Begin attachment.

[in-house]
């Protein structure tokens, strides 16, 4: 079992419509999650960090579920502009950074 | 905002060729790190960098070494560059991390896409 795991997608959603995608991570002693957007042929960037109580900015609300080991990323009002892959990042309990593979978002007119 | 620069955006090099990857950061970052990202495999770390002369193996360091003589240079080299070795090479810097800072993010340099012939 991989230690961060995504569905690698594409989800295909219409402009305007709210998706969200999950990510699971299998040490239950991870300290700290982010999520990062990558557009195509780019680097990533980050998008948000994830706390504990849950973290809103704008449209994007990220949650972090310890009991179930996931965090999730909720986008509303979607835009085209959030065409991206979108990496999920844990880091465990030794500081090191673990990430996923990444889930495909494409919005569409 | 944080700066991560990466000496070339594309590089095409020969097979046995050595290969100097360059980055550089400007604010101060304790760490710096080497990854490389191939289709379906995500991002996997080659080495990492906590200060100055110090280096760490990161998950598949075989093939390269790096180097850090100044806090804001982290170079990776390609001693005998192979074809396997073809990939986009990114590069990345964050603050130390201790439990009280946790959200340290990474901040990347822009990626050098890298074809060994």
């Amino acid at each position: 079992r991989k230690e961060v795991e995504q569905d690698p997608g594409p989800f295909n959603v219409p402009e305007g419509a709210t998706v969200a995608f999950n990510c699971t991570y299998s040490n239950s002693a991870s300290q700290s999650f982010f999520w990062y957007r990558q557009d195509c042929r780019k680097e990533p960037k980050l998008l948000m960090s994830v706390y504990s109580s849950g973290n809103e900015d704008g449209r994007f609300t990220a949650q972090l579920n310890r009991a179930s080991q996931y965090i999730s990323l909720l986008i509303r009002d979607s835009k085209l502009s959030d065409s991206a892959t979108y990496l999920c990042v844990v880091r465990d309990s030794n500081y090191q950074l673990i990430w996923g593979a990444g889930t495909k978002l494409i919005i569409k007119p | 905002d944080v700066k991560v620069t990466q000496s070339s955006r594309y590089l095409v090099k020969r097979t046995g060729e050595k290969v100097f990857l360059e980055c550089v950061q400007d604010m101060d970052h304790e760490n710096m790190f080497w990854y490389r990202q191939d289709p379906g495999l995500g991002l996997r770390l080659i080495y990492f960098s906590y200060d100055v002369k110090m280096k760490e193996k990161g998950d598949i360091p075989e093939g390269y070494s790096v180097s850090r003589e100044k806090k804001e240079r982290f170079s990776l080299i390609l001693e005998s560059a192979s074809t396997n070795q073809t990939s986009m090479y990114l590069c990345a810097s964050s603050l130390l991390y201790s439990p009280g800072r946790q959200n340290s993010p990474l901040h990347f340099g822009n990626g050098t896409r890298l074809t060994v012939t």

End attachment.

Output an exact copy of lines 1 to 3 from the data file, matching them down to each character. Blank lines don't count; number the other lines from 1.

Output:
[in-house]
């Protein structure tokens, strides 16, 4: 079992419509999650960090579920502009950074 | 905002060729790190960098070494560059991390896409 795991997608959603995608991570002693957007042929960037109580900015609300080991990323009002892959990042309990593979978002007119 | 620069955006090099990857950061970052990202495999770390002369193996360091003589240079080299070795090479810097800072993010340099012939 991989230690961060995504569905690698594409989800295909219409402009305007709210998706969200999950990510699971299998040490239950991870300290700290982010999520990062990558557009195509780019680097990533980050998008948000994830706390504990849950973290809103704008449209994007990220949650972090310890009991179930996931965090999730909720986008509303979607835009085209959030065409991206979108990496999920844990880091465990030794500081090191673990990430996923990444889930495909494409919005569409 | 944080700066991560990466000496070339594309590089095409020969097979046995050595290969100097360059980055550089400007604010101060304790760490710096080497990854490389191939289709379906995500991002996997080659080495990492906590200060100055110090280096760490990161998950598949075989093939390269790096180097850090100044806090804001982290170079990776390609001693005998192979074809396997073809990939986009990114590069990345964050603050130390201790439990009280946790959200340290990474901040990347822009990626050098890298074809060994």
């Amino acid at each position: 079992r991989k230690e961060v795991e995504q569905d690698p997608g594409p989800f295909n959603v219409p402009e305007g419509a709210t998706v969200a995608f999950n990510c699971t991570y299998s040490n239950s002693a991870s300290q700290s999650f982010f999520w990062y957007r990558q557009d195509c042929r780019k680097e990533p960037k980050l998008l948000m960090s994830v706390y504990s109580s849950g973290n809103e900015d704008g449209r994007f609300t990220a949650q972090l579920n310890r009991a179930s080991q996931y965090i999730s990323l909720l986008i509303r009002d979607s835009k085209l502009s959030d065409s991206a892959t979108y990496l999920c990042v844990v880091r465990d309990s030794n500081y090191q950074l673990i990430w996923g593979a990444g889930t495909k978002l494409i919005i569409k007119p | 905002d944080v700066k991560v620069t990466q000496s070339s955006r594309y590089l095409v090099k020969r097979t046995g060729e050595k290969v100097f990857l360059e980055c550089v950061q400007d604010m101060d970052h304790e760490n710096m790190f080497w990854y490389r990202q191939d289709p379906g495999l995500g991002l996997r770390l080659i080495y990492f960098s906590y200060d100055v002369k110090m280096k760490e193996k990161g998950d598949i360091p075989e093939g390269y070494s790096v180097s850090r003589e100044k806090k804001e240079r982290f170079s990776l080299i390609l001693e005998s560059a192979s074809t396997n070795q073809t990939s986009m090479y990114l590069c990345a810097s964050s603050l130390l991390y201790s439990p009280g800072r946790q959200n340290s993010p990474l901040h990347f340099g822009n990626g050098t896409r890298l074809t060994v012939t």